The Body of Raphaelle Peale
Never contented and the eldest surviving brother, he made a spectacle of himself in taverns, using roast chickens like hand puppets and throwing his voice to sound their little shrieks of horror as he sliced away at them with a carving knife.
He missed his mother and hated his father. He made a pauper of his wife and children, all eight of whom tried, in their various ways, to shirk responsibility for his care onto each other as his health deteriorated.
He was increasingly delirious. They thought, perhaps it was mercury poisoning from his days as a taxidermist in his father’s museum. Either that or he was a drunk.
Ultimately, he died bitter and alone, leaving behind only his debts and his paintings. Over the years he had abandoned portraiture for the lowly genre of still life: bowls of rotting peaches, discolored cuts of meat, and wilting flora that vibrated with an uncanny embodiment.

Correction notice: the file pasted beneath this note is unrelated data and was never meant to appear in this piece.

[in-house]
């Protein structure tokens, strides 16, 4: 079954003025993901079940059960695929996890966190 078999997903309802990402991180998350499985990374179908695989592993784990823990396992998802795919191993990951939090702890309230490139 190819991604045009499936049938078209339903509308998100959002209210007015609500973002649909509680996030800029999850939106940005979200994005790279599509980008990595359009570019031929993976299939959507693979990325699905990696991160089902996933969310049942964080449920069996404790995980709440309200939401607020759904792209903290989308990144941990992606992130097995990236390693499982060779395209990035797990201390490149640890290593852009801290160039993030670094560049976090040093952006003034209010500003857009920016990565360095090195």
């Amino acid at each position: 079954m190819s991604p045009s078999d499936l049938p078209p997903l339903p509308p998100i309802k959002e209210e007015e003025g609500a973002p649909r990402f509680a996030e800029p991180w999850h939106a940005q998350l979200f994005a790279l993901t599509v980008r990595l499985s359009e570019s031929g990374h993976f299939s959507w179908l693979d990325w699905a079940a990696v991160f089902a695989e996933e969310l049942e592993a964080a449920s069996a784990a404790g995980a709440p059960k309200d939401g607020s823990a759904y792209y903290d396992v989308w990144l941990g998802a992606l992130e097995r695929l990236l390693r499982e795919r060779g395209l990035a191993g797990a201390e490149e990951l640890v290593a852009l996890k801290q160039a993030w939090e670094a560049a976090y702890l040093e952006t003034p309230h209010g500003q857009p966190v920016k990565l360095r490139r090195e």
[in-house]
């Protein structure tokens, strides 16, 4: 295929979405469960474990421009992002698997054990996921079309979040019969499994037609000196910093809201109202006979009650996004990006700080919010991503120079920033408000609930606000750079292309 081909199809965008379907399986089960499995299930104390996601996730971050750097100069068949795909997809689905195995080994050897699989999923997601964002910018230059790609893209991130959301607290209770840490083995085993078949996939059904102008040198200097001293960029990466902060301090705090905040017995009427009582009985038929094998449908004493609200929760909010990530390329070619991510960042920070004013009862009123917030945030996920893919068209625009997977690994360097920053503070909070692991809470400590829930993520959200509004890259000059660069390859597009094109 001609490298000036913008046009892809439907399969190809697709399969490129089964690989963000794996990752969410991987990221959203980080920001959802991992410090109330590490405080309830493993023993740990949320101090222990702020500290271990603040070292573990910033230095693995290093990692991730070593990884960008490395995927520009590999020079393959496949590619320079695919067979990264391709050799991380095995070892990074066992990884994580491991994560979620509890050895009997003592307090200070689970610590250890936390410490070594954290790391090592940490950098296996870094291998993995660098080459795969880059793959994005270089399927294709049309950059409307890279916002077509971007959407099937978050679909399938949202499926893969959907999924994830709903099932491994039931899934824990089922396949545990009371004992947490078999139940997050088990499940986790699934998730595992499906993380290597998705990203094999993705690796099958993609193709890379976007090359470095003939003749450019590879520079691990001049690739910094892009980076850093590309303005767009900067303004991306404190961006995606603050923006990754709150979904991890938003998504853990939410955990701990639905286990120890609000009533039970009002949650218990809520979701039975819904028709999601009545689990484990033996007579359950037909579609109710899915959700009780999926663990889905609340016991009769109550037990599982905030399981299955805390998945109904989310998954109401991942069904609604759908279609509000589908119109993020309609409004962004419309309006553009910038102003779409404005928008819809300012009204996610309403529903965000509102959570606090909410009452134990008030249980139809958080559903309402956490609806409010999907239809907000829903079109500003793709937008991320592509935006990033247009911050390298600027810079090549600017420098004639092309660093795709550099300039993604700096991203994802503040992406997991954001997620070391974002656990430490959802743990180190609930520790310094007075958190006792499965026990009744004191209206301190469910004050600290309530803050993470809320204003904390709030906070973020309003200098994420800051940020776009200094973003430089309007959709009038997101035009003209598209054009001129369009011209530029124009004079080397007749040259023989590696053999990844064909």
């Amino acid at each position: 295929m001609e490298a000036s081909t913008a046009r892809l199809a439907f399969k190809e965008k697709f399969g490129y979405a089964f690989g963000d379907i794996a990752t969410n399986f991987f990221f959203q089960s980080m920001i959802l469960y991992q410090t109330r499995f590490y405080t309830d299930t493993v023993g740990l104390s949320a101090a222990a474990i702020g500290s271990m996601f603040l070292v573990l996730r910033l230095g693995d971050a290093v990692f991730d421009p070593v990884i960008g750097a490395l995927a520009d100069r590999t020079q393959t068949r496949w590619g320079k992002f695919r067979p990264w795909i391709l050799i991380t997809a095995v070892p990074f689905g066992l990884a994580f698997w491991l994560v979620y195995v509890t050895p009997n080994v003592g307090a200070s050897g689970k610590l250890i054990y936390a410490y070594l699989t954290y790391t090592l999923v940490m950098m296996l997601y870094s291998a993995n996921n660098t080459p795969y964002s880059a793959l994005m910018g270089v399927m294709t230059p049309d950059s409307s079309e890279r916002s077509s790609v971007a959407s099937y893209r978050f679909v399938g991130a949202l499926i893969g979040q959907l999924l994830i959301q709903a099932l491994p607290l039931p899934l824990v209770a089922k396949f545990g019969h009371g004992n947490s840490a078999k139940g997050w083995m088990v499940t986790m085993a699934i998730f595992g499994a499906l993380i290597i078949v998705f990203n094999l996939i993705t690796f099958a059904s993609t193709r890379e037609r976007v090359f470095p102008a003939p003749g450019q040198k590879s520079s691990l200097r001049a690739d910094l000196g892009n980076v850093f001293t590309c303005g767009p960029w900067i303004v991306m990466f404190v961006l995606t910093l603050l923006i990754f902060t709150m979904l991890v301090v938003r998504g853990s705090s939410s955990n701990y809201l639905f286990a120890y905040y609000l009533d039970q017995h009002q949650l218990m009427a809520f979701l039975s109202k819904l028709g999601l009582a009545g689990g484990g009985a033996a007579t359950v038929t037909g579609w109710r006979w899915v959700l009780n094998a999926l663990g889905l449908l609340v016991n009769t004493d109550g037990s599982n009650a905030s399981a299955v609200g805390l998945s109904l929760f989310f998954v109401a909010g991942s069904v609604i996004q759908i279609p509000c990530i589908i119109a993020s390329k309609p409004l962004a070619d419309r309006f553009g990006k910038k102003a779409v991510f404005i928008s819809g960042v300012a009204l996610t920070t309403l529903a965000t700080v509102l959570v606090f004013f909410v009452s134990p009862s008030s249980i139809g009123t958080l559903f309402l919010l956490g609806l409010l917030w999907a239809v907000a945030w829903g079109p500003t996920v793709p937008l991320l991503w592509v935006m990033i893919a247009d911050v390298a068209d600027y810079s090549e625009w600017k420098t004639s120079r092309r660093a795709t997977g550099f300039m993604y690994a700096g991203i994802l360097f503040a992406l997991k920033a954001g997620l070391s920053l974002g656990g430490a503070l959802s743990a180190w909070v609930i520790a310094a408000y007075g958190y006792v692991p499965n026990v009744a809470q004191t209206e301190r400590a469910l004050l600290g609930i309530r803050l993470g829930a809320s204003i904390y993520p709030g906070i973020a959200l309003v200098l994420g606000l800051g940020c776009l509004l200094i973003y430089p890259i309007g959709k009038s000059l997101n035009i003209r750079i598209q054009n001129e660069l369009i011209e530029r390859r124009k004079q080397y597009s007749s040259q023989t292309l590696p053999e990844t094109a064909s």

Expecting boredom, one engages the thing to find it is engaging back. They will leave you haunted by corporeality itself, somberly struggling to repress the limitations of your own fragile, ephemeral body.
Your still lives embody me
We move through life, we sense, we see
We touch, we take, we hold so dear
We crush, we break, we pull too near
And I was never really ready now
Even in my hunger now and then
This melancholy never taught me how
I am bleeding from the blessings of your pen
Raphaelle, this is your father
Raphaelle, be the man...